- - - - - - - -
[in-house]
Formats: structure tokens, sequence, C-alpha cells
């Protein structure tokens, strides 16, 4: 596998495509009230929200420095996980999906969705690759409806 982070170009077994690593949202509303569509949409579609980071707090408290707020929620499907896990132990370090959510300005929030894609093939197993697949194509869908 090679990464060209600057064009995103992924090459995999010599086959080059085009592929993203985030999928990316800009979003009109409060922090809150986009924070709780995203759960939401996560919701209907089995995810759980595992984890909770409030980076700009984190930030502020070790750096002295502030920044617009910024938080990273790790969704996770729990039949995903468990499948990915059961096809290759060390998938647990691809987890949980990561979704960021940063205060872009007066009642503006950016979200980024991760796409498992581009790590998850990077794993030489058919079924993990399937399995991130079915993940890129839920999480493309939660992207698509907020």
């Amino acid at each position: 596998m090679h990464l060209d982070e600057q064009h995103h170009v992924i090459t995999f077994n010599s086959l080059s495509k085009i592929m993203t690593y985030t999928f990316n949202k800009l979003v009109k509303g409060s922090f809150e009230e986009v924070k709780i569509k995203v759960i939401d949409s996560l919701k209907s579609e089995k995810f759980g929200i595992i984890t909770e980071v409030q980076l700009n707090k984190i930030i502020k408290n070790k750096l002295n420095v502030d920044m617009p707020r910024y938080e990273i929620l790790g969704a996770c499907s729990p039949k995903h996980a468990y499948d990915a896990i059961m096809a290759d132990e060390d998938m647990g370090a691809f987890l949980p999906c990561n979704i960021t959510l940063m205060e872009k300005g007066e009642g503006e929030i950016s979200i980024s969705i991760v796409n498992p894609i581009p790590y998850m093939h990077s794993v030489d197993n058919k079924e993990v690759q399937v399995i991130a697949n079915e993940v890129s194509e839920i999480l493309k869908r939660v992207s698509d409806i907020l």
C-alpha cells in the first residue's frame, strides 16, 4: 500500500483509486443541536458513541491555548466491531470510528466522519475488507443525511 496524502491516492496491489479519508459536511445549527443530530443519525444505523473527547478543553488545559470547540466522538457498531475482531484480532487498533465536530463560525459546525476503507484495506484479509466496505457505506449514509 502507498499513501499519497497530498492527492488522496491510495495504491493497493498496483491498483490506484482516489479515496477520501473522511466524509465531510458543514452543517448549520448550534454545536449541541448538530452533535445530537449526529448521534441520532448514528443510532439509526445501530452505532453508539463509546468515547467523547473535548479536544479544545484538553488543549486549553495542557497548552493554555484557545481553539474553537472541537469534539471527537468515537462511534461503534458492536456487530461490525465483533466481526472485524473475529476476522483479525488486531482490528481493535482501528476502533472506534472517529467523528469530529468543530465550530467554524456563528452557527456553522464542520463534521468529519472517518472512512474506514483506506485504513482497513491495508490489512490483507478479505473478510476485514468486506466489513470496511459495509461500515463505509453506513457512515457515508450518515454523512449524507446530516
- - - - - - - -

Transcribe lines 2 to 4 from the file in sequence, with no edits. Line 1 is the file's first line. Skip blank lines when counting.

Formats: structure tokens, sequence, C-alpha cells
């Protein structure tokens, strides 16, 4: 596998495509009230929200420095996980999906969705690759409806 982070170009077994690593949202509303569509949409579609980071707090408290707020929620499907896990132990370090959510300005929030894609093939197993697949194509869908 090679990464060209600057064009995103992924090459995999010599086959080059085009592929993203985030999928990316800009979003009109409060922090809150986009924070709780995203759960939401996560919701209907089995995810759980595992984890909770409030980076700009984190930030502020070790750096002295502030920044617009910024938080990273790790969704996770729990039949995903468990499948990915059961096809290759060390998938647990691809987890949980990561979704960021940063205060872009007066009642503006950016979200980024991760796409498992581009790590998850990077794993030489058919079924993990399937399995991130079915993940890129839920999480493309939660992207698509907020």
């Amino acid at each position: 596998m090679h990464l060209d982070e600057q064009h995103h170009v992924i090459t995999f077994n010599s086959l080059s495509k085009i592929m993203t690593y985030t999928f990316n949202k800009l979003v009109k509303g409060s922090f809150e009230e986009v924070k709780i569509k995203v759960i939401d949409s996560l919701k209907s579609e089995k995810f759980g929200i595992i984890t909770e980071v409030q980076l700009n707090k984190i930030i502020k408290n070790k750096l002295n420095v502030d920044m617009p707020r910024y938080e990273i929620l790790g969704a996770c499907s729990p039949k995903h996980a468990y499948d990915a896990i059961m096809a290759d132990e060390d998938m647990g370090a691809f987890l949980p999906c990561n979704i960021t959510l940063m205060e872009k300005g007066e009642g503006e929030i950016s979200i980024s969705i991760v796409n498992p894609i581009p790590y998850m093939h990077s794993v030489d197993n058919k079924e993990v690759q399937v399995i991130a697949n079915e993940v890129s194509e839920i999480l493309k869908r939660v992207s698509d409806i907020l």